No Award goes to the movies: Hidden Figures

Hidden Figures tells the story of how African-American women helped put the United States in space. Margot Lee Shetterly’s book was optioned for film before it had even been published, so clearly I’m not the only person who was very excited by this concept. (Things I’m into: the space program; feminist history; the corners of history which are overlooked or obscured.)

 

I loved the book a lot, and I thoroughly enjoyed the movie when I saw it on Friday. It was a lovely portrayal of excellence in the face of oppression, of female friendship, and of some of the nuances of racism as expressed by middle class white women. And, of course, SPACE.

But the second I saw a Tumblr review promising it had no white saviours, I knew it would have a white saviour. And I was right.

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No Award goes to the movies: Doctor Who – The Power of the Daleks

 

This Classic Who serial originally aired in 1966. I’m not sure when it hit Australia, but my dad watched it on the ABC as a child, and the Very First Regeneration (Hartnell to Troughton) made enough of an impression on him that he could describe certain scenes to us kids.

But because early television was ephemeral (and the BBC needed to reuse that tape a bunch of times and then burn it), the serial itself was lost. Only the audio track survived.

To celebrate the serial’s 50th anniversary, and to make a quick buck, the BBC has “restored” the video via animation, and the result has been given a limited cinema run.

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Deep Water

I promised Stephanie that I’d watch SBS miniseries Deep Water over the weekend, and report back to No Award about (a) whether or not it’s worth watching, and (b) whether it contained any amazing/hilarious auscore.

Unfortunately, my plan hit the most Australian snag ever — my internet was too slow to stream the final two episodes via the SBS app. And I’m on the NBN. I mean, really.

(I was attempting to airplay to my AppleTV from my iPad — I might have had better luck hooking my laptop up to the TV, but I was like, come on, it’s 2016, we’re not animals here! Also, I have to rearrange half my living area to make a stable place for the laptop to sit, and it’s all a lot of effort when the series is just $9.99 on iTunes. Or $7.99 in standard definition, and let’s face it, it’s not like I have the bandwidth for HD or a TV that will do it justice.)

The fact that I’m going to pay money to finish the series probably answers question (a) — I was enjoying it, and found it a worthwhile way to spend a Saturday evening (but not enough to move my laptop). But Stephanie was probably expecting a proper post, and I guess that’s fair, so…

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Liveblog: Star Trek: The Next Generation – “Death in Winter” by Michael Jan Friedman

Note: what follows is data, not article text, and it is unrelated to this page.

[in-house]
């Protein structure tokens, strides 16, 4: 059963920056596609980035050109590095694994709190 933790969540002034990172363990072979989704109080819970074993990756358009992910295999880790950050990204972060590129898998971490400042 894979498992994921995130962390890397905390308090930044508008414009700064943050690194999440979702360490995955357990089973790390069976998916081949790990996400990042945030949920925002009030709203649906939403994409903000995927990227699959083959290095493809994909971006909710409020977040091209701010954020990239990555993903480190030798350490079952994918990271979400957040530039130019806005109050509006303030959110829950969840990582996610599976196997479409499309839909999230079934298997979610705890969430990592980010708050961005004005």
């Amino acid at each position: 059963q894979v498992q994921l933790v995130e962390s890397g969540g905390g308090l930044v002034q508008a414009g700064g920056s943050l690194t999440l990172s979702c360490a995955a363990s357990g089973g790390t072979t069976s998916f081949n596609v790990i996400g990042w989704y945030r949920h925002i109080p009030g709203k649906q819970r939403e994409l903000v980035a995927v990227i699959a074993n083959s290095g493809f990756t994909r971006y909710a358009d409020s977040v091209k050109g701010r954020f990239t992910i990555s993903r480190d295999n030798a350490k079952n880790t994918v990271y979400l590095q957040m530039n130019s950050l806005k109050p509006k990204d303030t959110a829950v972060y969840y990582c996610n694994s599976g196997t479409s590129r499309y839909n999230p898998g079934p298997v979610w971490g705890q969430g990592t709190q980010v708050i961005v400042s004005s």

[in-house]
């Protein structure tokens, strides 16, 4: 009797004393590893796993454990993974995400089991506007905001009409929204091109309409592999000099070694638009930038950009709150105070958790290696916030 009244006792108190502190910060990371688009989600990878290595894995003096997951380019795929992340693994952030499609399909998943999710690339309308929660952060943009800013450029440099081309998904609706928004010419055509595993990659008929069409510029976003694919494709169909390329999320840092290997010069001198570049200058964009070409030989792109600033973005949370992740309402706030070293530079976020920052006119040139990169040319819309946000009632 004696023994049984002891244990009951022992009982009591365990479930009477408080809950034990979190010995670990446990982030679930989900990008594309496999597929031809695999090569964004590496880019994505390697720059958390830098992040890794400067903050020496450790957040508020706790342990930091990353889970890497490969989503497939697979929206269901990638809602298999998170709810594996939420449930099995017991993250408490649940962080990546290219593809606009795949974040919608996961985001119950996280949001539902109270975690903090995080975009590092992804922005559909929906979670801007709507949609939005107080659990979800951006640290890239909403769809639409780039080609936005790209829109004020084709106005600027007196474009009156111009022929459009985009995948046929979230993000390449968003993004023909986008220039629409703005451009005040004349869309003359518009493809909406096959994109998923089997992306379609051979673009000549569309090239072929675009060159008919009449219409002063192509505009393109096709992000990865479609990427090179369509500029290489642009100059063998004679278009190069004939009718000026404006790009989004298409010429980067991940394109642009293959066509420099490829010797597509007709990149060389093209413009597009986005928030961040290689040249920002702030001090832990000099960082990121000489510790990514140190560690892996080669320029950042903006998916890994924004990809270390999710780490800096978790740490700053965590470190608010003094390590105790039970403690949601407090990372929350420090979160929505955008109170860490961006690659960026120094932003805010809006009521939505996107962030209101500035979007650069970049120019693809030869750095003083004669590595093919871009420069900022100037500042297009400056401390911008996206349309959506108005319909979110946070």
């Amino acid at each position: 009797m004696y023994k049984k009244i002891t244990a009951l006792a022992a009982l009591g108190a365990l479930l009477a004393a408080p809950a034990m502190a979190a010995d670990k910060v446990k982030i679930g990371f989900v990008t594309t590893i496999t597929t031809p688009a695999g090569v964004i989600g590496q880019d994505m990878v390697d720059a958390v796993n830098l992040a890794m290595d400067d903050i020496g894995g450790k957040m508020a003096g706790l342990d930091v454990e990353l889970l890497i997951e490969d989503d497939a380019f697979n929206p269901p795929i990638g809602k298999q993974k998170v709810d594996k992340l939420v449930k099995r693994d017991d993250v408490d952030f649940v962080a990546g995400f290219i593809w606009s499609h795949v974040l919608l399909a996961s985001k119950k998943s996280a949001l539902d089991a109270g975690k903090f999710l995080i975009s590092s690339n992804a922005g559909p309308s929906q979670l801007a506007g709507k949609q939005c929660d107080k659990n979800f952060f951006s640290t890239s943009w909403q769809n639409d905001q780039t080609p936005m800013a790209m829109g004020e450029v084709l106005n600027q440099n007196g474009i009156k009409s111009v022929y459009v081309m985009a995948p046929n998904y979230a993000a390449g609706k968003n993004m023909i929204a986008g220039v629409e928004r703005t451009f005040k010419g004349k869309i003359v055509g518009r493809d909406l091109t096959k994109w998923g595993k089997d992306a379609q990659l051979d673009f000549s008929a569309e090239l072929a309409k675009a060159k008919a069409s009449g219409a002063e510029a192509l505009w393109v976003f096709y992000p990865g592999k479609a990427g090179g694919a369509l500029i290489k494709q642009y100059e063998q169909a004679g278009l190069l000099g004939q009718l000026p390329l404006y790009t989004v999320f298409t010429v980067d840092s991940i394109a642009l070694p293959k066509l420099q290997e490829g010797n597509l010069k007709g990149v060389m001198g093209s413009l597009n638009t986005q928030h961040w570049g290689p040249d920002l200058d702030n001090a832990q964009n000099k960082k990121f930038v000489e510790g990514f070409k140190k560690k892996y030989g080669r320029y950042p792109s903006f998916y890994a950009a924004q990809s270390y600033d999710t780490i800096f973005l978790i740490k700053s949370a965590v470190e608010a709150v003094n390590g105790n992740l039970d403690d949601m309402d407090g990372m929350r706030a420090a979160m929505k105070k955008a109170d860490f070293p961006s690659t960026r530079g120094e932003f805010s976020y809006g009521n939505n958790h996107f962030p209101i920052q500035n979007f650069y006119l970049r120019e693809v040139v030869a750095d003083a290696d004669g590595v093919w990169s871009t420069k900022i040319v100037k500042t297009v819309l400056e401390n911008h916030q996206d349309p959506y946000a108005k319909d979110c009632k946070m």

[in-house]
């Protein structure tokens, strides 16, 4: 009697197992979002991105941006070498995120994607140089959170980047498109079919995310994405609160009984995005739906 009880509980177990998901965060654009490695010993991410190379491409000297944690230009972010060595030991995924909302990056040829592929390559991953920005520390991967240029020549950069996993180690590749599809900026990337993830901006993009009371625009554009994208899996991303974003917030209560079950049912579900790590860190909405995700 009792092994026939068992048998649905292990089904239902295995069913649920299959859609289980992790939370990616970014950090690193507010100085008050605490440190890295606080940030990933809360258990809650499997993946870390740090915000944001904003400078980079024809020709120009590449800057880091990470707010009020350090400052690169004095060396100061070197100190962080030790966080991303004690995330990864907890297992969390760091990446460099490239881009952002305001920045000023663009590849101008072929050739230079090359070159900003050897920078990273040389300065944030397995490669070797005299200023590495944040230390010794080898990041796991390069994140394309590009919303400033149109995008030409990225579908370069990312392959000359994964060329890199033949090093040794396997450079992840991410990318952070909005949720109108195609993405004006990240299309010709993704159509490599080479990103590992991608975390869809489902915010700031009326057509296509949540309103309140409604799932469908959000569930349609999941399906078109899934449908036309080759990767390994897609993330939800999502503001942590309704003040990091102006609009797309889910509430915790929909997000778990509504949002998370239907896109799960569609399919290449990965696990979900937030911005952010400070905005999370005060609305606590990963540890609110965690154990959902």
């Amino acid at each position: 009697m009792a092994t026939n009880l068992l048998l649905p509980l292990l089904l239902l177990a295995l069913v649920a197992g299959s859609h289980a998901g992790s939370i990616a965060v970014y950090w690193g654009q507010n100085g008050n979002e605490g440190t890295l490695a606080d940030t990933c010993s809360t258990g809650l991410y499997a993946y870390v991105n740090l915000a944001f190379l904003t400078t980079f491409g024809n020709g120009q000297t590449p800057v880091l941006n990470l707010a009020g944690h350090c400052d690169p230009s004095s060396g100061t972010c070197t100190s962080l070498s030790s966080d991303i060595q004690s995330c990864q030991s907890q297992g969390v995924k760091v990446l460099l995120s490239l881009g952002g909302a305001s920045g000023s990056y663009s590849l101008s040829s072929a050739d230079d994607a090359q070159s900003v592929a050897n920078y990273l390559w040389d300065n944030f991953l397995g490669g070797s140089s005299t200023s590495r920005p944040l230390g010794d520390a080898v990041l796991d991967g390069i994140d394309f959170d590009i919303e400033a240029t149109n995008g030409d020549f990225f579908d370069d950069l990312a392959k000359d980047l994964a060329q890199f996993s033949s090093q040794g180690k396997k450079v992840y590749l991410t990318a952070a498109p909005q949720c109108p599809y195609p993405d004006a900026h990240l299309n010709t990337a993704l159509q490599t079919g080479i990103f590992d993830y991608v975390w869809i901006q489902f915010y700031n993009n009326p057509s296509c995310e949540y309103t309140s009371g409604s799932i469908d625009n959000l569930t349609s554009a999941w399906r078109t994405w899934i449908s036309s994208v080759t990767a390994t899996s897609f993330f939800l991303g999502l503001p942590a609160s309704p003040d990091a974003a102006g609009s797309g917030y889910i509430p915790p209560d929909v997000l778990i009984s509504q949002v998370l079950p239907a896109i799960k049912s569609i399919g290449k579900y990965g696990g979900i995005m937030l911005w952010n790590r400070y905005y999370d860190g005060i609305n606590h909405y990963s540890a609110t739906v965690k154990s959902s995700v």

Not the usual sort of thing we blog about, not the usual sort of thing I read. But this is special. This, my friends, is the tie-in novel where Captain Picard and Doctor Crusher finally hook up.

And since one of my great regrets in life is that I didn’t liveblog the Voyager novel where Janeway is brought back to life (after being fridged in a TNG novel because Picard didn’t have enough Borg-related angst) and then makes out with Chakotay on the battle bridge, I persuaded Stephanie to let me liveblog it.

(It went like this:

Me: Hey, can I do this?

Her: Sure, why not?

Tricky negotiations required, Picard would be proud.)

[Steph really needs to know more about Janeway and Chakotay making out tbh]

Beyond the cut: a bullet point recounting of the plot, with stream of consciousness digressions and also some gifs.

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Kids Today, or, the thinkpiece in 1920

I haven’t abandoned Malory Towers, but a lot of my spare time has been taken up researching another project (which is probably years away, but I’m all about the long game). Research so far mostly involves going through Melbourne newspaper archives of the 1920s — thank you, Trove — and making copies of the interesting/relevant ones.

(Fun facts: the word “nightclub” and variations thereof only appears in reviews of plays and correspondence from London, although one article notes that, despite the racy reputation of London’s nightclubs, a better source for cocaine is tea salons, the more respectable the better. And searching for “flapper” is made difficult because there was a racehorse of that name in Melbourne in the early ’20s.)

Anyway, I’ve been delighted to find excellent examples of Jazz Age thinkpieces. Are today’s youth being destroyed by too much theatre and dancing? Have moving pictures created “cinema fiends” incapable of experiencing real emotion? Why do people persist in listening to jazz in public?

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No Award goes to the movies: Captain America: Civil War

I’ve been trying to consciously uncouple from the Marvel universe for a few months now, so I was probably the wrong person to see Civil War. Especially because the main reason I’m breaking up with Marvel is that I found myself seeing a movie once, strongly disliking it for its lack of concern for female characters, then seeing it again with my expectations lowered accordingly. I was not only rewarding bad behaviour, but I was paying good money to do so.

(The other reason was the announcement that, while the Australian taxpayer would be funding Thor 3, at the same time, funding for Screen Australia and local stories was being cut.)

All this is to say that I agreed to see Civil War with very low expectations, and then I got spoiled for the plot and lowered them further, and I was still disappointed.

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